Q&A with Sarah Rayner
Posted 27 August 2015 12:00 AM by nurture team
We’ve had a chat with Sarah Rayner, internationally bestselling author about her latest book ‘Making Friends with the Menopause’ and asked her to share a little bit more about her knowledge.
How did you come about the idea for this book and why did you pick the menopause as a topic?
In terms of specific inspiration, Making Friends with the Menopause is closely related to my first non-fiction book, Making Friends with Anxiety, in which I draw on my own experience of anxiety disorder and recovery to provide help on managing worry and panic. Writing that led me to wonder if there might be a link between my own feelings of panic and my age – I was going through the menopause. Yet when I asked my GP, I was told it was ‘unlikely’ the two were connected. I got the same response from a psychiatrist. I decided to investigate further, and Making Friends with the Menopause was born.
Do you think women get enough support through the menopause? Do you think you knew enough about it?
No and no! Until I researched the book, I could have summed up my knowledge of ‘the change’ on the back of a rather small envelope and I'm sure I'm not alone in my ignorance. Talking about the menopause remains almost taboo, and the result is that this transition from one stage of our lives to another frequently remains shrouded in mystery until we find ourselves in the middle of it, floundering and unsure. It’s a contradiction: on one hand the menopause is one of the only experiences common to all women; on the other it’s one of the least talked about!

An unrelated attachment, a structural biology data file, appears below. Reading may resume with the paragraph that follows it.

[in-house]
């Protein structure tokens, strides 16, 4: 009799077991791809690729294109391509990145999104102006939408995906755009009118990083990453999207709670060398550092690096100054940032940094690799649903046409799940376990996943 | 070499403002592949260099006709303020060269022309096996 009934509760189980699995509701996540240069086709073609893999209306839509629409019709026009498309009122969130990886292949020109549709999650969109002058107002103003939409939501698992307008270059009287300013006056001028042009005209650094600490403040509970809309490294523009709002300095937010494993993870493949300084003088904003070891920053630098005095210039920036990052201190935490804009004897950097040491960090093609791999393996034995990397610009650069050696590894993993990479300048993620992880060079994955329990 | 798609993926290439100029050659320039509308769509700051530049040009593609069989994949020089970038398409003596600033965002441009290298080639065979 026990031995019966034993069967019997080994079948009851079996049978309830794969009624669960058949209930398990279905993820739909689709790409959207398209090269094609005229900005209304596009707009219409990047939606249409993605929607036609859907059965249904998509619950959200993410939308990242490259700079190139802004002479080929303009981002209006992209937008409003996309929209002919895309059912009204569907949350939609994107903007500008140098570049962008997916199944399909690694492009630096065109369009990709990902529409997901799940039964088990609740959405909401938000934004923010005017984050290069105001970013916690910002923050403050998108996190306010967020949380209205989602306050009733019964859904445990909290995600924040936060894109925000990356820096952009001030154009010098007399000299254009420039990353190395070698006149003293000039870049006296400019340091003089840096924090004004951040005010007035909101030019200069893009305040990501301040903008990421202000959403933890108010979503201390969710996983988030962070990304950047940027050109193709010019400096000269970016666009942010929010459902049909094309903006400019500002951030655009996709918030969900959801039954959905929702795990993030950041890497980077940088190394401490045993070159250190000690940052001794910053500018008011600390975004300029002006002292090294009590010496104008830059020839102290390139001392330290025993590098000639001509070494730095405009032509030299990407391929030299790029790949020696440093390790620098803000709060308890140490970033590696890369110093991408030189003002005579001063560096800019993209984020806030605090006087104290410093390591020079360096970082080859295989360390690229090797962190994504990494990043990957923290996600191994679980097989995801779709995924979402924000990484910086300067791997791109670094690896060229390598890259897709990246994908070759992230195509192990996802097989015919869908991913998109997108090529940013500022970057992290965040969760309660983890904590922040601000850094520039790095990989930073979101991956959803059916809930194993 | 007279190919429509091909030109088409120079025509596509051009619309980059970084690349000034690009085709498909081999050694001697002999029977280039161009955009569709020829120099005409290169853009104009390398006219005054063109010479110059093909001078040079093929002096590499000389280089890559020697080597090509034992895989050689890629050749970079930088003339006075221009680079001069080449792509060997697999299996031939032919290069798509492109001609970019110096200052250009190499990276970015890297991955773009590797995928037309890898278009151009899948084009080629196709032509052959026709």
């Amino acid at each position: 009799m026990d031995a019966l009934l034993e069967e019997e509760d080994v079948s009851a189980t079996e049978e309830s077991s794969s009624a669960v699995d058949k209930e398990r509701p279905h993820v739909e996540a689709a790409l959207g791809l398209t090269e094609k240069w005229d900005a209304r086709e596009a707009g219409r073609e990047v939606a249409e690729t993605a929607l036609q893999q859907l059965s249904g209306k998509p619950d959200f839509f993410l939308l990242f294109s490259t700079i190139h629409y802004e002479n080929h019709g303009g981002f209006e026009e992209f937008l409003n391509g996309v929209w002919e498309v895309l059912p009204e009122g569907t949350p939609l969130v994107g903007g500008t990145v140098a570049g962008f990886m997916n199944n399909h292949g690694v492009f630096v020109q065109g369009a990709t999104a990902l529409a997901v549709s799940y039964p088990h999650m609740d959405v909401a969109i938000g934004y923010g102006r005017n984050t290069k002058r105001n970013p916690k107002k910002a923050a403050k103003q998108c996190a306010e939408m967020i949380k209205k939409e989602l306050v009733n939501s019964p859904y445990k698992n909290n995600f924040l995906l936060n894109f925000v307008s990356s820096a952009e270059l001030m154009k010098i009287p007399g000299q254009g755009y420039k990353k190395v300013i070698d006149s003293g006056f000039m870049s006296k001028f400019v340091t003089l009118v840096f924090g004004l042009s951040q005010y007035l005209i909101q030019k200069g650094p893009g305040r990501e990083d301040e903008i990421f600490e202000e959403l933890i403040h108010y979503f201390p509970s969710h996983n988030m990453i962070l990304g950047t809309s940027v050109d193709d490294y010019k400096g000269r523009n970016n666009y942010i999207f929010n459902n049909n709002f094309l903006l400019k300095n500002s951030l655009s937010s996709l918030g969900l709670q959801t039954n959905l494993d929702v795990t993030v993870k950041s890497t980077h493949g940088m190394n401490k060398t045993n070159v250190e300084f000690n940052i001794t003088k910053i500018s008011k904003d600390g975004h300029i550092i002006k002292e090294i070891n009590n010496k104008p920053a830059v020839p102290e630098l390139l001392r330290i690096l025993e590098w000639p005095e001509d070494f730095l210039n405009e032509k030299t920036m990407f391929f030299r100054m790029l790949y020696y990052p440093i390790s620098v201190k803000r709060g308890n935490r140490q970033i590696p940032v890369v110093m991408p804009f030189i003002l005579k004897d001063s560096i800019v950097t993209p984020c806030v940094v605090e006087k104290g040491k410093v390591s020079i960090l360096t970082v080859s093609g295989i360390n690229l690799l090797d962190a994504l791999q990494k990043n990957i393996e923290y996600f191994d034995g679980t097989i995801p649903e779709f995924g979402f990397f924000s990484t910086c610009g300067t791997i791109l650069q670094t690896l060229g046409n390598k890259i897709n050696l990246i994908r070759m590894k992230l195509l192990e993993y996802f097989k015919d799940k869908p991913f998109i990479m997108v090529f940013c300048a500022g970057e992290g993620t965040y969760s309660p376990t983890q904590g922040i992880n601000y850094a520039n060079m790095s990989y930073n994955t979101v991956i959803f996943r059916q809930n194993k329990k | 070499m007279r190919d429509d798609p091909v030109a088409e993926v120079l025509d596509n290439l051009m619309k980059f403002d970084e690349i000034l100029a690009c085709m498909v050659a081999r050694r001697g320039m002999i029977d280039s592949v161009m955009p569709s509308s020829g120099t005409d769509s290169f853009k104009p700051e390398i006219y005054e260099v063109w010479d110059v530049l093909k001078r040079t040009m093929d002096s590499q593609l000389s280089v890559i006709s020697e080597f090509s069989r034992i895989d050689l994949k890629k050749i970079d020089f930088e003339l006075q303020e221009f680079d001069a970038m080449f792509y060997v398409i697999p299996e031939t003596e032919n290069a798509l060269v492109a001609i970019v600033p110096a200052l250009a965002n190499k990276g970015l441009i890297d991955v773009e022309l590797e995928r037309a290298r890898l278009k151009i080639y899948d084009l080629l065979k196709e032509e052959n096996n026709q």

Do you feel that skin and hair ageing is a concern for women during and after the menopause or is this overshadowed by the more ‘serious’ symptoms and health implications?
Whilst I fully appreciate that symptoms such as hot flushes, night sweats and insomnia can have a significant impact on women’s health and cause great distress, I don’t think we should brush the other changes under the carpet. I know that for me and many of the women I've spoken to, looking good is closely bound up with self-esteem. If we feel our skin and hair appear unattractive, our confidence suffers and that can impact our relationships, our sex lives, our work and our mental health. It’s important to understand all the effects of the menopause and post menopause so we can deal with them in ways we find appropriate.